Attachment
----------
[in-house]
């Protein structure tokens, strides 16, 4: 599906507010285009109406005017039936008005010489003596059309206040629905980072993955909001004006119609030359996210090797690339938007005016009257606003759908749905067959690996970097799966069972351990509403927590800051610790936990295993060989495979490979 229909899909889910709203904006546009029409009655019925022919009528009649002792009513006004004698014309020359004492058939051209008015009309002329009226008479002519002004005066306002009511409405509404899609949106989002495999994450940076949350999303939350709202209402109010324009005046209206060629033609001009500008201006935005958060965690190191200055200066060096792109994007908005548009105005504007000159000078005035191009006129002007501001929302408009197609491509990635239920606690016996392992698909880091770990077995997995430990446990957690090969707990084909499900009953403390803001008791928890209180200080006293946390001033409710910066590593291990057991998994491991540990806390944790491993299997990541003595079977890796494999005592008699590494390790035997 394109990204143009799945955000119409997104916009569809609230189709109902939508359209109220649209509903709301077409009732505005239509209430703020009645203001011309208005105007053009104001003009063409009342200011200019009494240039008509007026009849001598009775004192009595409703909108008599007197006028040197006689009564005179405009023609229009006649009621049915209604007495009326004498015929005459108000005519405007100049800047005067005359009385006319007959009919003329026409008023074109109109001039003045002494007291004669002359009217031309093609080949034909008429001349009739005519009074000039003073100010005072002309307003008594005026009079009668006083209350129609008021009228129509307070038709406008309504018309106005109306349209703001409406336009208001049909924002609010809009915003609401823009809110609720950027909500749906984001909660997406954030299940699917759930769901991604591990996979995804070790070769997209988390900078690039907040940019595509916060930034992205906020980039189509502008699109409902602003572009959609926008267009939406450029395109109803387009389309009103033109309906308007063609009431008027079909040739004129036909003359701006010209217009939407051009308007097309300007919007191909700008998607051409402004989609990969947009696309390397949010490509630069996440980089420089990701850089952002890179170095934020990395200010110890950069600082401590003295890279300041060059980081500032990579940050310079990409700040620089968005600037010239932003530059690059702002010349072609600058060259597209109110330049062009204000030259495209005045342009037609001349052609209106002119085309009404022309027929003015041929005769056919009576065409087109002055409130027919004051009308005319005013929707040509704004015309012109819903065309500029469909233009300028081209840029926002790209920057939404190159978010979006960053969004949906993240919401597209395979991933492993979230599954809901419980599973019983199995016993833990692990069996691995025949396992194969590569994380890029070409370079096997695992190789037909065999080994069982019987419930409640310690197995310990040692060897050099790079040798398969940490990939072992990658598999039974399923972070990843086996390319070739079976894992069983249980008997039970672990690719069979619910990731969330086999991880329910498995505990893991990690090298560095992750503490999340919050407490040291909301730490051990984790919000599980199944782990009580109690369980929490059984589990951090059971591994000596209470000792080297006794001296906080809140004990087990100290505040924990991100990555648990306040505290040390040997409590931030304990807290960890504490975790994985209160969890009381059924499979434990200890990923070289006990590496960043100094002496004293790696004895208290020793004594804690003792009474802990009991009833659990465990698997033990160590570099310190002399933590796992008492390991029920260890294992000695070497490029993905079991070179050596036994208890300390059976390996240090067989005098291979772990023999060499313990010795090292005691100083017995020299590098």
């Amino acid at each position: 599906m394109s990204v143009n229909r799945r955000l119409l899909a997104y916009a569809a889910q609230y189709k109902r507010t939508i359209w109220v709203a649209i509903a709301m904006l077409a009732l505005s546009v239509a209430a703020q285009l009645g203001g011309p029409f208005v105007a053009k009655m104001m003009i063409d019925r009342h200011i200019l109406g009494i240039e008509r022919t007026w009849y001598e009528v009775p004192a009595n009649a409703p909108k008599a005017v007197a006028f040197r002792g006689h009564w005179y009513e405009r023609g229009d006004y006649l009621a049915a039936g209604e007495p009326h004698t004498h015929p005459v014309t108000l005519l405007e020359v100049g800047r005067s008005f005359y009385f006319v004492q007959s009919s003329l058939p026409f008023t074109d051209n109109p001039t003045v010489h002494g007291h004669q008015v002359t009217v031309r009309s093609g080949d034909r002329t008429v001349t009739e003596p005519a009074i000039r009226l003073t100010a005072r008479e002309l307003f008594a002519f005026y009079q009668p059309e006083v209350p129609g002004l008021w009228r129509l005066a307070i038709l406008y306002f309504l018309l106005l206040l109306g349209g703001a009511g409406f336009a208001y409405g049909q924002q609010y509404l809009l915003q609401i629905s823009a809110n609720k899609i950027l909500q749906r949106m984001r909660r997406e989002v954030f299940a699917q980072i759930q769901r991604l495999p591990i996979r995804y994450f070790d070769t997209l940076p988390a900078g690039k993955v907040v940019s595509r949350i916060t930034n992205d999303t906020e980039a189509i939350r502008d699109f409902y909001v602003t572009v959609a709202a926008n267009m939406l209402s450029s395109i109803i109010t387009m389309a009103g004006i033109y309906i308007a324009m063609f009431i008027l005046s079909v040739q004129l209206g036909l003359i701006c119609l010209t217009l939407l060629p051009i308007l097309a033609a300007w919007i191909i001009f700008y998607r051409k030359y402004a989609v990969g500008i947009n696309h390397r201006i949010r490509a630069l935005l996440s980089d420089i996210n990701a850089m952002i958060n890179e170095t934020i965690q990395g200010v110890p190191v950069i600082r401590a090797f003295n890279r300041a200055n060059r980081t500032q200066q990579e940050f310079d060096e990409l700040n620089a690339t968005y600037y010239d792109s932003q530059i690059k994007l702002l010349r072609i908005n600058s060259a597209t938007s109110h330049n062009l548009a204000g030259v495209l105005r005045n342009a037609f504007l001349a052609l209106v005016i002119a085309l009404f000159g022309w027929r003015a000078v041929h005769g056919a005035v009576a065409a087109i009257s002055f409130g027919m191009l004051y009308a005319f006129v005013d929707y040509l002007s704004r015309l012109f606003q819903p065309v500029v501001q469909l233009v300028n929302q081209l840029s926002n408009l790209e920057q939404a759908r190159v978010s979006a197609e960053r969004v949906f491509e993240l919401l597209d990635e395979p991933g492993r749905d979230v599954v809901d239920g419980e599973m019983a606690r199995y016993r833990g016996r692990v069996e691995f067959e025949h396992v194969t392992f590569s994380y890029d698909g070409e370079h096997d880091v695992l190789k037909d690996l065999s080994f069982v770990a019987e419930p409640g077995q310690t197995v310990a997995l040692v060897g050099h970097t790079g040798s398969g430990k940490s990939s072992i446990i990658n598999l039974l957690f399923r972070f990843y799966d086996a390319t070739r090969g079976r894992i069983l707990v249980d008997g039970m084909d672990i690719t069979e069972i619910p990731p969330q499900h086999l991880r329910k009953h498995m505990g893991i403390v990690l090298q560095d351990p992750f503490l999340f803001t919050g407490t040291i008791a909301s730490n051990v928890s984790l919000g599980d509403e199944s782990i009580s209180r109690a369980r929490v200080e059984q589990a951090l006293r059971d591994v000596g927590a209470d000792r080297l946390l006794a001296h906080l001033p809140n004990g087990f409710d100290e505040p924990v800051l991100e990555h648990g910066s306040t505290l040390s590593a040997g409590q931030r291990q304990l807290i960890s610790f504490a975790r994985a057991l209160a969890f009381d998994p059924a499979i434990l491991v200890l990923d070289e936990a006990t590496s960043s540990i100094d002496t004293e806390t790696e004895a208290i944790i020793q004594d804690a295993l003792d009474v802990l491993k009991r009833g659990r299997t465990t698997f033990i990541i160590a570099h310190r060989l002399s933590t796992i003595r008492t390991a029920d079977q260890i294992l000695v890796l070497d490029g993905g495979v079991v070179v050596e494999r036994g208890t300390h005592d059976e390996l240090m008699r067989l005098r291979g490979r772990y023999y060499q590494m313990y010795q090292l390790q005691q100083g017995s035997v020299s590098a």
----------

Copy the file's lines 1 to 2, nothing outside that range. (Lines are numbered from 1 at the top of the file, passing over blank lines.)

[in-house]
């Protein structure tokens, strides 16, 4: 599906507010285009109406005017039936008005010489003596059309206040629905980072993955909001004006119609030359996210090797690339938007005016009257606003759908749905067959690996970097799966069972351990509403927590800051610790936990295993060989495979490979 229909899909889910709203904006546009029409009655019925022919009528009649002792009513006004004698014309020359004492058939051209008015009309002329009226008479002519002004005066306002009511409405509404899609949106989002495999994450940076949350999303939350709202209402109010324009005046209206060629033609001009500008201006935005958060965690190191200055200066060096792109994007908005548009105005504007000159000078005035191009006129002007501001929302408009197609491509990635239920606690016996392992698909880091770990077995997995430990446990957690090969707990084909499900009953403390803001008791928890209180200080006293946390001033409710910066590593291990057991998994491991540990806390944790491993299997990541003595079977890796494999005592008699590494390790035997 394109990204143009799945955000119409997104916009569809609230189709109902939508359209109220649209509903709301077409009732505005239509209430703020009645203001011309208005105007053009104001003009063409009342200011200019009494240039008509007026009849001598009775004192009595409703909108008599007197006028040197006689009564005179405009023609229009006649009621049915209604007495009326004498015929005459108000005519405007100049800047005067005359009385006319007959009919003329026409008023074109109109001039003045002494007291004669002359009217031309093609080949034909008429001349009739005519009074000039003073100010005072002309307003008594005026009079009668006083209350129609008021009228129509307070038709406008309504018309106005109306349209703001409406336009208001049909924002609010809009915003609401823009809110609720950027909500749906984001909660997406954030299940699917759930769901991604591990996979995804070790070769997209988390900078690039907040940019595509916060930034992205906020980039189509502008699109409902602003572009959609926008267009939406450029395109109803387009389309009103033109309906308007063609009431008027079909040739004129036909003359701006010209217009939407051009308007097309300007919007191909700008998607051409402004989609990969947009696309390397949010490509630069996440980089420089990701850089952002890179170095934020990395200010110890950069600082401590003295890279300041060059980081500032990579940050310079990409700040620089968005600037010239932003530059690059702002010349072609600058060259597209109110330049062009204000030259495209005045342009037609001349052609209106002119085309009404022309027929003015041929005769056919009576065409087109002055409130027919004051009308005319005013929707040509704004015309012109819903065309500029469909233009300028081209840029926002790209920057939404190159978010979006960053969004949906993240919401597209395979991933492993979230599954809901419980599973019983199995016993833990692990069996691995025949396992194969590569994380890029070409370079096997695992190789037909065999080994069982019987419930409640310690197995310990040692060897050099790079040798398969940490990939072992990658598999039974399923972070990843086996390319070739079976894992069983249980008997039970672990690719069979619910990731969330086999991880329910498995505990893991990690090298560095992750503490999340919050407490040291909301730490051990984790919000599980199944782990009580109690369980929490059984589990951090059971591994000596209470000792080297006794001296906080809140004990087990100290505040924990991100990555648990306040505290040390040997409590931030304990807290960890504490975790994985209160969890009381059924499979434990200890990923070289006990590496960043100094002496004293790696004895208290020793004594804690003792009474802990009991009833659990465990698997033990160590570099310190002399933590796992008492390991029920260890294992000695070497490029993905079991070179050596036994208890300390059976390996240090067989005098291979772990023999060499313990010795090292005691100083017995020299590098």